Regardless of whether you thought the draw was just in last December’s fight between Bernard Hopkins and Jean Pascal, Hopkins, 51-5-2, won the event by shocking nearly everyone when he consistently pushed forward behind sharp body work and accurate right hands. Pascal, on his heels for two-thirds of the bout, did little to look like he was 18 years Hopkins’ junior.
It’s actually old hat for Hopkins, Philadelphia, Pennsylvania. Once upon a time, his transcendent technique was accompanied with punishing power and a respectable punch output, but his advanced age has dulled his aggression and has brought inconsistency. Dreary performances that spawn cries to hang them up are followed by eye-opening boxing lessons against heavily-favored adversaries. The draw with Pascal came after a lusterless win over Roy Jones, one of the worst fights in recent memory. Likewise, Kelly Pavlik’s spanking came after a loss to Joe Calzaghe, and a lopsided victory over Antonio Tarver came after the disappointing rematch with Jermain Taylor. While he clearly still has world class ability, perhaps he’s no longer capable of stringing together impressive feats.
Pascal, 26-1-1, isn’t exactly a model of consistency either. Prodigal speed and ebullient combination punching can be offset by shaky stamina and durability. He gassed in his lone loss to Carl Froch two and a half years ago, and even in victories— including his upset over Chad Dawson—his energy would slip as the rounds dragged on. This albatross reappeared against Hopkins six months ago. After a torrid start in which the dynamic Canadian knocked Hopkins down in the first and third rounds—the first time in 16 years that Hopkins was legitimately put on the canvas—Pacal became timid and unsure. Hopkins nearly swept the final nine rounds by dusting off the type of body work that we haven’t seen from the old man in years.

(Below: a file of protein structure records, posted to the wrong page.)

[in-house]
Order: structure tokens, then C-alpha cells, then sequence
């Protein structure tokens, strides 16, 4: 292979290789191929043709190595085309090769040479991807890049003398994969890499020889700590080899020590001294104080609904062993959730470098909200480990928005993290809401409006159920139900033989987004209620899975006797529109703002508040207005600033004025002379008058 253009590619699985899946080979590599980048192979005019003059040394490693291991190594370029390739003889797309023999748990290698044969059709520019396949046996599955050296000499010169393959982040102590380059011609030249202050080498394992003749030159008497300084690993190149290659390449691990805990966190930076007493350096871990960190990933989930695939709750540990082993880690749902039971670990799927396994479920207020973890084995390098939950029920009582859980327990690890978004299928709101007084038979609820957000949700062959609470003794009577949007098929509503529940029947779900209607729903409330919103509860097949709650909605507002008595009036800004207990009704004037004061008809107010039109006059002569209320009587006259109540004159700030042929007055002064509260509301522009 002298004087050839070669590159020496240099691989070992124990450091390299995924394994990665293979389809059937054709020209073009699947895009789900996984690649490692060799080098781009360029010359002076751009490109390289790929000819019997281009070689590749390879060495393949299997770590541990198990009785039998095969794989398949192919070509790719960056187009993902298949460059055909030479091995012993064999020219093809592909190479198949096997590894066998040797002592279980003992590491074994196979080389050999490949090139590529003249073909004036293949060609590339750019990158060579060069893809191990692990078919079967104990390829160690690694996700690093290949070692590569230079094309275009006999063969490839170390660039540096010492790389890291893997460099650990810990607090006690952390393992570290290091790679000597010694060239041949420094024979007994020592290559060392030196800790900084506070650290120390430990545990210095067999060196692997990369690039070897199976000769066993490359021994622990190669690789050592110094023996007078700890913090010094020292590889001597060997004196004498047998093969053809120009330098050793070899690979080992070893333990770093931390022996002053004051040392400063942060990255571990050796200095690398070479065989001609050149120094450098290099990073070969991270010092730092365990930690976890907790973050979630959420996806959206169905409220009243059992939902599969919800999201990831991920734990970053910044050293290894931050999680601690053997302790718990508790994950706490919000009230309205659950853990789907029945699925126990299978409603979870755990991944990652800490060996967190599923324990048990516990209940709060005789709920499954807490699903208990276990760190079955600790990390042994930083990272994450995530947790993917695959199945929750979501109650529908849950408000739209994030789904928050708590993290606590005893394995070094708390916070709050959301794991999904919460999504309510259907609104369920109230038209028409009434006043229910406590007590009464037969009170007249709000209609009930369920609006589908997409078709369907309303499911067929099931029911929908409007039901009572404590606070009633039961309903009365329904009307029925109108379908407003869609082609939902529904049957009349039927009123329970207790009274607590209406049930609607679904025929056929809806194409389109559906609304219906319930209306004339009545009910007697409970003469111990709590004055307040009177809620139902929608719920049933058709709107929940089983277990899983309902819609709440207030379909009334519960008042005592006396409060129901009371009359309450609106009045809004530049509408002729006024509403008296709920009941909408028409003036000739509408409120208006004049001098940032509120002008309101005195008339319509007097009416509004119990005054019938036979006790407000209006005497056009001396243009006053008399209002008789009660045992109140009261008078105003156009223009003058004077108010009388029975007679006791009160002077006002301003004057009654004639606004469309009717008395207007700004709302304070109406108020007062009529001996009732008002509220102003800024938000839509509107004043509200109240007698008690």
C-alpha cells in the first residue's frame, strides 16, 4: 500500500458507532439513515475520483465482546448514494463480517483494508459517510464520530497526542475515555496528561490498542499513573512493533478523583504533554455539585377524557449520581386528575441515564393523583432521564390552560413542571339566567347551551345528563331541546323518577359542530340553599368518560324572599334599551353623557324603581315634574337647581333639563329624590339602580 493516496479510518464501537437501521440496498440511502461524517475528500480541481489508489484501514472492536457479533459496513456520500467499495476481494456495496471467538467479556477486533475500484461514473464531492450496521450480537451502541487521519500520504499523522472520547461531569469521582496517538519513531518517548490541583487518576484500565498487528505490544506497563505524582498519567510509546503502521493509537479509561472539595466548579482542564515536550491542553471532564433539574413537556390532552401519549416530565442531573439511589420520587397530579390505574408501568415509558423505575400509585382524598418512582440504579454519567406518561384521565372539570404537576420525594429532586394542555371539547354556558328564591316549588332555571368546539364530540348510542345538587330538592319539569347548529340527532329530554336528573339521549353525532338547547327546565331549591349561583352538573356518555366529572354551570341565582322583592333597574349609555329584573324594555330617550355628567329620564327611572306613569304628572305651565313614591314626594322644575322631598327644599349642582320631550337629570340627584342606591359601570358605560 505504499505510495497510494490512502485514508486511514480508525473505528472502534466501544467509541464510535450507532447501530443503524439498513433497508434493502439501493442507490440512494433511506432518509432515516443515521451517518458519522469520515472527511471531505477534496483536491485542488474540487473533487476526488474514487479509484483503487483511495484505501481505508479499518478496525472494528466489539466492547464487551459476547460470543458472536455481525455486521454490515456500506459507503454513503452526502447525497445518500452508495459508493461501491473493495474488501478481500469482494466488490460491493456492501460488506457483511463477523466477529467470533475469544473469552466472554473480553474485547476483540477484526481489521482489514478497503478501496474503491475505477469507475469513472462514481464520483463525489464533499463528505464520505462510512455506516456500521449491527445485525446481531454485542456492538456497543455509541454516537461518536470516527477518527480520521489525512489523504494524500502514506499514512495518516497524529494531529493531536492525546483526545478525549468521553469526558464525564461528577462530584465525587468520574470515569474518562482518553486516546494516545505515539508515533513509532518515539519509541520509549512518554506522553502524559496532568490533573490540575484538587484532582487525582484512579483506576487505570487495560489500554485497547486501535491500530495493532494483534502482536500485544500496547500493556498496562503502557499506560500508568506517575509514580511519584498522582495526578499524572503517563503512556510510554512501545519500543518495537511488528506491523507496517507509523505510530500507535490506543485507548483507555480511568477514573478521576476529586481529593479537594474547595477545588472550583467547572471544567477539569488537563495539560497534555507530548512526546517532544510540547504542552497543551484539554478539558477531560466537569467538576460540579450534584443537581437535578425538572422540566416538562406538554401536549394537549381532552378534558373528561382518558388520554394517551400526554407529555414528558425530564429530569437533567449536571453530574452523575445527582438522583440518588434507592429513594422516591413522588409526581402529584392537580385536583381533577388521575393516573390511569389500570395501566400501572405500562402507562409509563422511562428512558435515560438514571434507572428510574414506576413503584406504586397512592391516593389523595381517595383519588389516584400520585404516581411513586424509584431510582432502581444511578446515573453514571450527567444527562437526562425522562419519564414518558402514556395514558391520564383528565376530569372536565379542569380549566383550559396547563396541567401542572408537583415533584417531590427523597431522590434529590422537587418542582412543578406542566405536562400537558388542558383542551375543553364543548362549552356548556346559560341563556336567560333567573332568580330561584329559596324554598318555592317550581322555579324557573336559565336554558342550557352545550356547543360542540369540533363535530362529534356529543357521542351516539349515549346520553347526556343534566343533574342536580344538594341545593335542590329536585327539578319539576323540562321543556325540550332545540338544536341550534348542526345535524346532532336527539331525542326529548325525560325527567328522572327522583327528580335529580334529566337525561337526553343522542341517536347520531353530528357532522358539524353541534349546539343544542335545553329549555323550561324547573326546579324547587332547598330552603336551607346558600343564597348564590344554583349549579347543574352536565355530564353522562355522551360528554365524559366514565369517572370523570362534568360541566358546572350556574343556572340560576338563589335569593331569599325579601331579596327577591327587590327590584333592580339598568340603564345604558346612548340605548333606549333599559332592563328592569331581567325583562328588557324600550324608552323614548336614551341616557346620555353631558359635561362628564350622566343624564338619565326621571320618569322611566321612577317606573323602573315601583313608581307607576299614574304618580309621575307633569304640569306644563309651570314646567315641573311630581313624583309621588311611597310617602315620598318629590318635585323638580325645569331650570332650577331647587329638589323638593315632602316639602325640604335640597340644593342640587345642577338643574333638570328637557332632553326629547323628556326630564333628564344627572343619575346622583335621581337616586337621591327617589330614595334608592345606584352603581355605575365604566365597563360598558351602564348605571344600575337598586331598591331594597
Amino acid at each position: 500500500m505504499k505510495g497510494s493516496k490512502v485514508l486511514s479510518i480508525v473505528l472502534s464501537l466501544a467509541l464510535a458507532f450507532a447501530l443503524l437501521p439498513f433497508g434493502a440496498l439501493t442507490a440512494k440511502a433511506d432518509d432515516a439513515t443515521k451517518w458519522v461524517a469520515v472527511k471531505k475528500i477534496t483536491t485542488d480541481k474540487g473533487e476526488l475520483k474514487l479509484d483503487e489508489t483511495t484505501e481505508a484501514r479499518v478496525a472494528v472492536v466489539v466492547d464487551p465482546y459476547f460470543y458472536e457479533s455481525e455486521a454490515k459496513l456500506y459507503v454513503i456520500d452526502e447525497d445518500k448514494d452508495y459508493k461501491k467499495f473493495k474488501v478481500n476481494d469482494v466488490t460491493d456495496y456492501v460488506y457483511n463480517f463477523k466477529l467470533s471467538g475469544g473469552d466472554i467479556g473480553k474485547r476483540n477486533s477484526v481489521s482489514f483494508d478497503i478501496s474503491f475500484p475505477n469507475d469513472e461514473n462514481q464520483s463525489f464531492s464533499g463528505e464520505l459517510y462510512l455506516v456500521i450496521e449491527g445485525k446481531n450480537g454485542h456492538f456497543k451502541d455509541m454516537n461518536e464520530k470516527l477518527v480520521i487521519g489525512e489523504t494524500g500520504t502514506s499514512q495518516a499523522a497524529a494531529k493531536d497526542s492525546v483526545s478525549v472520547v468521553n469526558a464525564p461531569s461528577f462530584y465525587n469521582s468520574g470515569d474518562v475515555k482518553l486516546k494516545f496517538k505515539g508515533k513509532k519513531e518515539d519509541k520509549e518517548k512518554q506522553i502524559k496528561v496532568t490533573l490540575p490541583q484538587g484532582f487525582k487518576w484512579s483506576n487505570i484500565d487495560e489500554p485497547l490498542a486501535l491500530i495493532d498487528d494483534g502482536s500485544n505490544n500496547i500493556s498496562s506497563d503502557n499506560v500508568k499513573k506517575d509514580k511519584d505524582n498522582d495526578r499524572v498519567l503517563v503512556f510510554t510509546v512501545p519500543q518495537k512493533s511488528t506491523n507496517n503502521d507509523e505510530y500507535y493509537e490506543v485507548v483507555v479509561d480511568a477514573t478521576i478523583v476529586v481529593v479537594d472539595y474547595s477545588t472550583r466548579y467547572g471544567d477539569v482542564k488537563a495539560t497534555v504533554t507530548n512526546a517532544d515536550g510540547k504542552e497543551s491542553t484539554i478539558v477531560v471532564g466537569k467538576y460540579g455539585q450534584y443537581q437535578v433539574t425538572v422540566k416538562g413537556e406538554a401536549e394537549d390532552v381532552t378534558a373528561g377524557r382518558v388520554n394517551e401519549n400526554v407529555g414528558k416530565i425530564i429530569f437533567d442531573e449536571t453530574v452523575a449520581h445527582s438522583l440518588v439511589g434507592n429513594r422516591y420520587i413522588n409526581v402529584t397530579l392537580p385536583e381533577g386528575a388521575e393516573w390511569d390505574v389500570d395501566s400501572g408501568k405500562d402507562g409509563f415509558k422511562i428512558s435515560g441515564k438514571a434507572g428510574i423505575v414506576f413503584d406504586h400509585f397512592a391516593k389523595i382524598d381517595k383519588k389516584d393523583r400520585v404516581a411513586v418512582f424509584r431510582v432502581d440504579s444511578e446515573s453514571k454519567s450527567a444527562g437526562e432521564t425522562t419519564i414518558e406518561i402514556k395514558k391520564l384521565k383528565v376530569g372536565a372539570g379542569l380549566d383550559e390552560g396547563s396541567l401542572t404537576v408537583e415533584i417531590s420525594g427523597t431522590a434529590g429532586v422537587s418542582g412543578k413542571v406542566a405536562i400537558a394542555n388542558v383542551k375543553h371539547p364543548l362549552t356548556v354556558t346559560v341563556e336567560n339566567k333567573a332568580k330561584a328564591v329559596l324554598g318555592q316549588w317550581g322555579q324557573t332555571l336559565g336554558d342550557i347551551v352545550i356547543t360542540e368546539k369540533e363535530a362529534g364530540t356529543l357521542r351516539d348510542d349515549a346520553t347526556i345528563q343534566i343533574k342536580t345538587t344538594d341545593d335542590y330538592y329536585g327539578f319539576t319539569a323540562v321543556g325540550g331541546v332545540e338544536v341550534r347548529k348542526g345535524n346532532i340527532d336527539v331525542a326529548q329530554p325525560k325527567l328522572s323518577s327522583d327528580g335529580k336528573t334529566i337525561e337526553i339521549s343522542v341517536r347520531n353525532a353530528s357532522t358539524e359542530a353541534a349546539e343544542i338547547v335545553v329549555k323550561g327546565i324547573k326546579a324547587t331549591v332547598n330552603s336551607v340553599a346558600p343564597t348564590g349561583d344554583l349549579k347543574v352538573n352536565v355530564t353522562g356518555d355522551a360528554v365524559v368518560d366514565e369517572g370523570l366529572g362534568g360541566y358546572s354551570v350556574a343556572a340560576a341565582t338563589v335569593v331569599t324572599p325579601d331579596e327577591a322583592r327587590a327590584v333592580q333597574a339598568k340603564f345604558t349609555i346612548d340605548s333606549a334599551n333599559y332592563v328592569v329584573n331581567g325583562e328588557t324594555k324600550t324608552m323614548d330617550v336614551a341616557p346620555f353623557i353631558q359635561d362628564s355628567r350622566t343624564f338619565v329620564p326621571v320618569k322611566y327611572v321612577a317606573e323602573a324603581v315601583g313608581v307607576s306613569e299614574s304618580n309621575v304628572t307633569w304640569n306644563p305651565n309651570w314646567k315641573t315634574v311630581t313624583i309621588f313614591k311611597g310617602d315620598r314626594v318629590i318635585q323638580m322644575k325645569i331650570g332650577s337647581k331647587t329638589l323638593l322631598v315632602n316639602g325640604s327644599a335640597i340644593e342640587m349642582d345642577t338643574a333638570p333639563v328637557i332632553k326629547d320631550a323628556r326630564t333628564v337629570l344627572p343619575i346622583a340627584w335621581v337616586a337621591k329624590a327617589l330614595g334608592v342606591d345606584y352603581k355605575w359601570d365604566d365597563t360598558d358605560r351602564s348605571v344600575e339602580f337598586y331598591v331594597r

The Philadelphia legend has a chance to become the oldest champion in history, and a more determined effort will be needed from Pascal to avoid being a footnote in boxing lore. During an entertaining episode of HBO’s Face Off with Max Kellerman, Pascal, Laval, Quebec, Canada but originally from Port-au-Prince, Haiti, accurately noted that it’s been a long time since Hopkins has had a knockout. The onus is on 28-year-old to fight as if he’s not terrified of getting sparked out. While Hopkins shook him up a few times, Pascal needs to trust that he can survive the rough moments, and remain diligent in throwing the type of left hooks that briefly put the 46-year-old on his knee.
Hopkins, hopefully, will build on his successes in the first bout and continue to display an unyielding body attack, because it was a pleasure to watch. Beyond that, an active start would mitigate fears of poor judging, as well as making Pascal ripe for a rare knockout in the late rounds, taking the fight out of the judges’ hands altogether. It would also help him facilitate the improbable feat of two entertaining fights in a row.
The two genuinely don’t like each other, which at least has helped the build-up. Whenever he sees a microphone, Hopkins lets everyone know how much of an injustice the decision in the first bout was. Perhaps in an attempt to get under Hopkins’ skin, Pascal has become Floydian by broaching the subject of drug tests, tossing out insinuations that “The Executioner” may have been aided in December. In doing so, he’s managed to out-whine Hopkins. Not only is it a theatrical reach for excuses, it seems to be a roundabout admission that he got his ass kicked.
Hopkins will attempt to step back into the time machine on Saturday night at the Bell Centre in Montreal, Quebec, Canada. If both men fight as if they have no use for excuses, we can have another memorable event.